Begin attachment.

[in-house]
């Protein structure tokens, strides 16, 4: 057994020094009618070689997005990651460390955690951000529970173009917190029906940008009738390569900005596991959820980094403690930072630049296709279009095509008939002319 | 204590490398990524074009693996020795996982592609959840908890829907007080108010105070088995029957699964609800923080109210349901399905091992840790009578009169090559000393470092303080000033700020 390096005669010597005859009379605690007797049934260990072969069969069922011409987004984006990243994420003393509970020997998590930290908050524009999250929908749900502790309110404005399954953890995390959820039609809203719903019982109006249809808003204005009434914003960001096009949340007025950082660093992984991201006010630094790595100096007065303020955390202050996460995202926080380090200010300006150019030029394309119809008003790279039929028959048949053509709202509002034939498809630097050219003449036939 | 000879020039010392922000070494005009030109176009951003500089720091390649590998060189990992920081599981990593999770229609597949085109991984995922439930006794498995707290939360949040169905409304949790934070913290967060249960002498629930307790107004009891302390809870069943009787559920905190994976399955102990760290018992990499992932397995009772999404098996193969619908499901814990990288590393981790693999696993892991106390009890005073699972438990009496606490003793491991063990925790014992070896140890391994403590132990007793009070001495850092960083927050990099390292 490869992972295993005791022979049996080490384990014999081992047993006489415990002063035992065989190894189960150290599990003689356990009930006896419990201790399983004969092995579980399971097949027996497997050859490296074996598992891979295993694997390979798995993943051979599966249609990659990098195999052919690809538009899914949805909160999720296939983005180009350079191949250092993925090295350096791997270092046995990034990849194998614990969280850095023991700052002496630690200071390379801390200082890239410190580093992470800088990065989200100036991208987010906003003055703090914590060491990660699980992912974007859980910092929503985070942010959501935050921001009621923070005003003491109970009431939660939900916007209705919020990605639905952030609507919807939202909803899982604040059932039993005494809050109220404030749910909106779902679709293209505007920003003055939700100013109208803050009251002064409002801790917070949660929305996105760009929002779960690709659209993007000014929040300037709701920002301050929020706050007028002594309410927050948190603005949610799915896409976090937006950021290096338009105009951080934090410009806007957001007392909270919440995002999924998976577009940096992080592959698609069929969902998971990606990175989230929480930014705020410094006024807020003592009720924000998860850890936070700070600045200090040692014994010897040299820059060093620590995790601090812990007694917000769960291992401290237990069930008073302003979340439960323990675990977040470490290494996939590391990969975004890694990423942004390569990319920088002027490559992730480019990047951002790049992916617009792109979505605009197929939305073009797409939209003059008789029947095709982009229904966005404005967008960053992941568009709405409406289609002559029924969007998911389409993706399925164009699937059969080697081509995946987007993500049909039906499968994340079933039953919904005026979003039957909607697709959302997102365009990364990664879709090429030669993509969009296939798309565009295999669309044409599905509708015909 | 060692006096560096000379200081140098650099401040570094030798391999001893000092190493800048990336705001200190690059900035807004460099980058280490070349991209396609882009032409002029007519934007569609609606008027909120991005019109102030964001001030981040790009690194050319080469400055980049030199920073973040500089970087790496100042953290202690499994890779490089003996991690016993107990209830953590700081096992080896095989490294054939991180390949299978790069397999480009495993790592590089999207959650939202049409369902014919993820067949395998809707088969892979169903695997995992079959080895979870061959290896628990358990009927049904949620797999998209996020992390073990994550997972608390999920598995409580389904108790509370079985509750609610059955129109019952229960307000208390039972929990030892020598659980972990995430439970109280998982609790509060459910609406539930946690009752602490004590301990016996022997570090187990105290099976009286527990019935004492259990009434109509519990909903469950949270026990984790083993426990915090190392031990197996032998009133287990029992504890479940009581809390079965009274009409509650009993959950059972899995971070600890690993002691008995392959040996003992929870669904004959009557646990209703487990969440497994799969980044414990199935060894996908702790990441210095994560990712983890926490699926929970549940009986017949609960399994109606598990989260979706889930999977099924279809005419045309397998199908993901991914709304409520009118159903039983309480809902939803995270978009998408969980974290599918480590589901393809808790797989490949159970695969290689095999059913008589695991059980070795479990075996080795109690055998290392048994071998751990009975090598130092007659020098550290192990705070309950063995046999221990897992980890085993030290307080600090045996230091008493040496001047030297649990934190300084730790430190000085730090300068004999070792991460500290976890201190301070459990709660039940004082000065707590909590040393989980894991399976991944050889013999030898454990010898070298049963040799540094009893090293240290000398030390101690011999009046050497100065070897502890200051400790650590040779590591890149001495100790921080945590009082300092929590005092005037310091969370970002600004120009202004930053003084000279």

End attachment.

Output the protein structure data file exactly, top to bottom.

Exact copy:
[in-house]
């Protein structure tokens, strides 16, 4: 057994020094009618070689997005990651460390955690951000529970173009917190029906940008009738390569900005596991959820980094403690930072630049296709279009095509008939002319 | 204590490398990524074009693996020795996982592609959840908890829907007080108010105070088995029957699964609800923080109210349901399905091992840790009578009169090559000393470092303080000033700020 390096005669010597005859009379605690007797049934260990072969069969069922011409987004984006990243994420003393509970020997998590930290908050524009999250929908749900502790309110404005399954953890995390959820039609809203719903019982109006249809808003204005009434914003960001096009949340007025950082660093992984991201006010630094790595100096007065303020955390202050996460995202926080380090200010300006150019030029394309119809008003790279039929028959048949053509709202509002034939498809630097050219003449036939 | 000879020039010392922000070494005009030109176009951003500089720091390649590998060189990992920081599981990593999770229609597949085109991984995922439930006794498995707290939360949040169905409304949790934070913290967060249960002498629930307790107004009891302390809870069943009787559920905190994976399955102990760290018992990499992932397995009772999404098996193969619908499901814990990288590393981790693999696993892991106390009890005073699972438990009496606490003793491991063990925790014992070896140890391994403590132990007793009070001495850092960083927050990099390292 490869992972295993005791022979049996080490384990014999081992047993006489415990002063035992065989190894189960150290599990003689356990009930006896419990201790399983004969092995579980399971097949027996497997050859490296074996598992891979295993694997390979798995993943051979599966249609990659990098195999052919690809538009899914949805909160999720296939983005180009350079191949250092993925090295350096791997270092046995990034990849194998614990969280850095023991700052002496630690200071390379801390200082890239410190580093992470800088990065989200100036991208987010906003003055703090914590060491990660699980992912974007859980910092929503985070942010959501935050921001009621923070005003003491109970009431939660939900916007209705919020990605639905952030609507919807939202909803899982604040059932039993005494809050109220404030749910909106779902679709293209505007920003003055939700100013109208803050009251002064409002801790917070949660929305996105760009929002779960690709659209993007000014929040300037709701920002301050929020706050007028002594309410927050948190603005949610799915896409976090937006950021290096338009105009951080934090410009806007957001007392909270919440995002999924998976577009940096992080592959698609069929969902998971990606990175989230929480930014705020410094006024807020003592009720924000998860850890936070700070600045200090040692014994010897040299820059060093620590995790601090812990007694917000769960291992401290237990069930008073302003979340439960323990675990977040470490290494996939590391990969975004890694990423942004390569990319920088002027490559992730480019990047951002790049992916617009792109979505605009197929939305073009797409939209003059008789029947095709982009229904966005404005967008960053992941568009709405409406289609002559029924969007998911389409993706399925164009699937059969080697081509995946987007993500049909039906499968994340079933039953919904005026979003039957909607697709959302997102365009990364990664879709090429030669993509969009296939798309565009295999669309044409599905509708015909 | 060692006096560096000379200081140098650099401040570094030798391999001893000092190493800048990336705001200190690059900035807004460099980058280490070349991209396609882009032409002029007519934007569609609606008027909120991005019109102030964001001030981040790009690194050319080469400055980049030199920073973040500089970087790496100042953290202690499994890779490089003996991690016993107990209830953590700081096992080896095989490294054939991180390949299978790069397999480009495993790592590089999207959650939202049409369902014919993820067949395998809707088969892979169903695997995992079959080895979870061959290896628990358990009927049904949620797999998209996020992390073990994550997972608390999920598995409580389904108790509370079985509750609610059955129109019952229960307000208390039972929990030892020598659980972990995430439970109280998982609790509060459910609406539930946690009752602490004590301990016996022997570090187990105290099976009286527990019935004492259990009434109509519990909903469950949270026990984790083993426990915090190392031990197996032998009133287990029992504890479940009581809390079965009274009409509650009993959950059972899995971070600890690993002691008995392959040996003992929870669904004959009557646990209703487990969440497994799969980044414990199935060894996908702790990441210095994560990712983890926490699926929970549940009986017949609960399994109606598990989260979706889930999977099924279809005419045309397998199908993901991914709304409520009118159903039983309480809902939803995270978009998408969980974290599918480590589901393809808790797989490949159970695969290689095999059913008589695991059980070795479990075996080795109690055998290392048994071998751990009975090598130092007659020098550290192990705070309950063995046999221990897992980890085993030290307080600090045996230091008493040496001047030297649990934190300084730790430190000085730090300068004999070792991460500290976890201190301070459990709660039940004082000065707590909590040393989980894991399976991944050889013999030898454990010898070298049963040799540094009893090293240290000398030390101690011999009046050497100065070897502890200051400790650590040779590591890149001495100790921080945590009082300092929590005092005037310091969370970002600004120009202004930053003084000279």